Even that doesn't tell the whole story though, because people in the UK laugh hysterically when we hear how long people in the USA think a reasonable daily commute is and so cars in the USA are likely to be driven further, which might account for the difference. Taking that into account and using the numbers for fatalities per billion km driven, the UK has 4.3 and the USA 7.6 , so under twice as many. As the grandparent said: not too far behind.

Re:Not deploying driverless cars kills people (0)

Anonymous Coward | about 4 months ago | (#47568035)

So in terms of probability, although it's "under twice as many", you are over 75% more likely if you're driving in the US vs. driving in the UK.

Yeah. It's a big difference. It's a significant gap.

Furthermore, if you're going to breakdown all of Europe into the highest individual, perhaps you'd compare it on a state-by-state basis? Or you can just stop, and admit that Americans really, really are terrible drivers, on the whole.

Re:Not deploying driverless cars kills people (0)

Anonymous Coward | about 4 months ago | (#47568287)

Maybe we should round up the poor and make them take busses so they can afford tiny little apartments but give them an extra week of vacation. With less poor people driving the quality of those privileged enough to drive will improve.

Re:Not deploying driverless cars kills people (0)

Anonymous Coward | about 4 months ago | (#47568319)

Most fatalities are also on highways where the speeds involved are much higher. What's the ratio of highway driving in the US compared to highway in the UK?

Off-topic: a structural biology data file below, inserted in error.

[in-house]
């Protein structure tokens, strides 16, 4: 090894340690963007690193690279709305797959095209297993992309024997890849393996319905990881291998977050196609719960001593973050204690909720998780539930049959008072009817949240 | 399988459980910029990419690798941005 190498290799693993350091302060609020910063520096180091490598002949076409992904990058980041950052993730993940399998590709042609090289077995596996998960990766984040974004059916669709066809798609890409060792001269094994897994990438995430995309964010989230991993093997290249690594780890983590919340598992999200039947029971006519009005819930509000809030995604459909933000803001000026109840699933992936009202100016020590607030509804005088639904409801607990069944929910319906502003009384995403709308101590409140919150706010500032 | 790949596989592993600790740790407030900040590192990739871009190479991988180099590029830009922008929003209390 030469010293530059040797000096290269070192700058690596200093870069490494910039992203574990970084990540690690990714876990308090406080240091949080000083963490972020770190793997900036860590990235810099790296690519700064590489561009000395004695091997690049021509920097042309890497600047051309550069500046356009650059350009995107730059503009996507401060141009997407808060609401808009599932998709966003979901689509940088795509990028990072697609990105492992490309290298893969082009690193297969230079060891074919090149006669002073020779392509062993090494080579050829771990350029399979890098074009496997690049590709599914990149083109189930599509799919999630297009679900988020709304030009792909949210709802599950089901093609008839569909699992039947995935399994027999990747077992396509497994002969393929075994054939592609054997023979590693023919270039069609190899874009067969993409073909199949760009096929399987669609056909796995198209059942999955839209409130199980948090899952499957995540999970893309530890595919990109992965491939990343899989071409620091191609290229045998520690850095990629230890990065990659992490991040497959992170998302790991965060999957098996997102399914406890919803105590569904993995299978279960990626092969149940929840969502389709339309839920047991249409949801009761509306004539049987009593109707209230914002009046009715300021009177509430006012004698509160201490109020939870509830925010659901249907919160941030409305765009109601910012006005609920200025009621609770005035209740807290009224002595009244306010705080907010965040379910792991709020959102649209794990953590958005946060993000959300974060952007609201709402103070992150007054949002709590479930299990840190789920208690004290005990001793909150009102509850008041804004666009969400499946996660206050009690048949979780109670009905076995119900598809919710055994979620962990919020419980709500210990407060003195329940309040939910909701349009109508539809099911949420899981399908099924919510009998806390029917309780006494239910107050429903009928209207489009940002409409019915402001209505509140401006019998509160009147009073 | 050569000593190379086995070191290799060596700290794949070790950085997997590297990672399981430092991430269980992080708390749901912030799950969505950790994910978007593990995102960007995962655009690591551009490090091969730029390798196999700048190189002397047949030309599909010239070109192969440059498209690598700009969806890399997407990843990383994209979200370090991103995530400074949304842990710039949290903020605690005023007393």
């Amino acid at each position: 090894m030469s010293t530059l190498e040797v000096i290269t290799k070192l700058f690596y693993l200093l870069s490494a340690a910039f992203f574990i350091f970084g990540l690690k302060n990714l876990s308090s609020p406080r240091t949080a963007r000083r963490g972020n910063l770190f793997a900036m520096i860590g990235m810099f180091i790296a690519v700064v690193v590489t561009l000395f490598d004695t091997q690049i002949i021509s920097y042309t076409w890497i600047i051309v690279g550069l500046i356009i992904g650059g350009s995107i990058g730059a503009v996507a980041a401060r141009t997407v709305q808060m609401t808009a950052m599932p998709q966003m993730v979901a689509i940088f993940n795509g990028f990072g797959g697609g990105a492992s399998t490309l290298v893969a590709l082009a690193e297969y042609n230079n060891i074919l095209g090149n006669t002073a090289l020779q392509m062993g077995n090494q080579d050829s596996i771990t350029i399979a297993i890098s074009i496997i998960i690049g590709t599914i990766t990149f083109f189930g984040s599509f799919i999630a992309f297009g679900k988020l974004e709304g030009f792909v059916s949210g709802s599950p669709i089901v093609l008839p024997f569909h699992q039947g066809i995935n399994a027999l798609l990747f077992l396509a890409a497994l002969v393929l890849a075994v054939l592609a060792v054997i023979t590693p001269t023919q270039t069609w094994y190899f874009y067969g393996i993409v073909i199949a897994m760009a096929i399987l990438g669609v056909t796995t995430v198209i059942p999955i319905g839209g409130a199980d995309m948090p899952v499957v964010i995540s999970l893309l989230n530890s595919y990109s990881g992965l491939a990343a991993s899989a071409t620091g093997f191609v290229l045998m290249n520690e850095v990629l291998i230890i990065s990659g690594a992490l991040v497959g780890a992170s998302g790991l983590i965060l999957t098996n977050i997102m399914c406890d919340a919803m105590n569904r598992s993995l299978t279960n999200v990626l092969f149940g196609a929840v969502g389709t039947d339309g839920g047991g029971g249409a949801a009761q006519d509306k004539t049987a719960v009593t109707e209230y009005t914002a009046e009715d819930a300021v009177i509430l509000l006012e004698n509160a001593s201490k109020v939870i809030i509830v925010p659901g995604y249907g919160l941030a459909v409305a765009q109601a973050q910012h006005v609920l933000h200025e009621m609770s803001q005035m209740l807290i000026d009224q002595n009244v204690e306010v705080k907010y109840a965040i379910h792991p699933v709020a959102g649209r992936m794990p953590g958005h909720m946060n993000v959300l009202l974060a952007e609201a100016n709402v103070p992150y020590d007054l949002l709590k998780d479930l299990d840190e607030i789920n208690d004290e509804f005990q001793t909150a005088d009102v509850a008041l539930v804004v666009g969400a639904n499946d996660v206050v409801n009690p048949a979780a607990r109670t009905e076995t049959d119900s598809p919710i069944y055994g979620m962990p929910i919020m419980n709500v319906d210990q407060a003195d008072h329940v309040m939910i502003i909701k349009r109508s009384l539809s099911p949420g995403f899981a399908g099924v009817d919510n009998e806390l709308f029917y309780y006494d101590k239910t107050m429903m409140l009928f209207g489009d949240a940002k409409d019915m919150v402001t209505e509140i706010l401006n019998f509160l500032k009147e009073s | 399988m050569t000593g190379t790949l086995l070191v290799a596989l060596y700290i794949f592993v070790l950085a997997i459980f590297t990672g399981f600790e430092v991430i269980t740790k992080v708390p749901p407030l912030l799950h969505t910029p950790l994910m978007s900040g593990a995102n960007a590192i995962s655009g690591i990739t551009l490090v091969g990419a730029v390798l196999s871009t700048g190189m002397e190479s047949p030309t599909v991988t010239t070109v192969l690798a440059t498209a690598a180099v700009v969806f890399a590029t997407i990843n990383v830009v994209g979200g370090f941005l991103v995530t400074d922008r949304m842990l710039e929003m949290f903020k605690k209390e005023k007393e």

I have no doubt that overall the UK has a higher level of skill when it comes to driving, just based on the test qualifications required to obtain a license being that much higher, but to attribute this all to Americans being terrible drivers is just simplistic nationalism.

Re:Not deploying driverless cars kills people (0)

Anonymous Coward | about 4 months ago | (#47568569)

... you should probably try looking up some statistics instead of throwing out your latest guess. Hint: Highways are safer, numbnuts. Faster speeds, but generally, people only going in one direction.
 
Also, the UK/Europe have higher speed limits overall. Your 25 mph are our 30 mph. Your 35-50 are our 40-60. Your 55-70 are our 70 to ... you heard of the autobahn?

Re:Not deploying driverless cars kills people (1)

MrL0G1C (867445) | about 4 months ago | (#47569139)

I think what matters is how many people are killed. The page you linked stated that per 100,000 people 3.5 UK people are killed and 11.6 US people are killed meaning for the average person US is over 3 times more dangerous. That's a long way behind.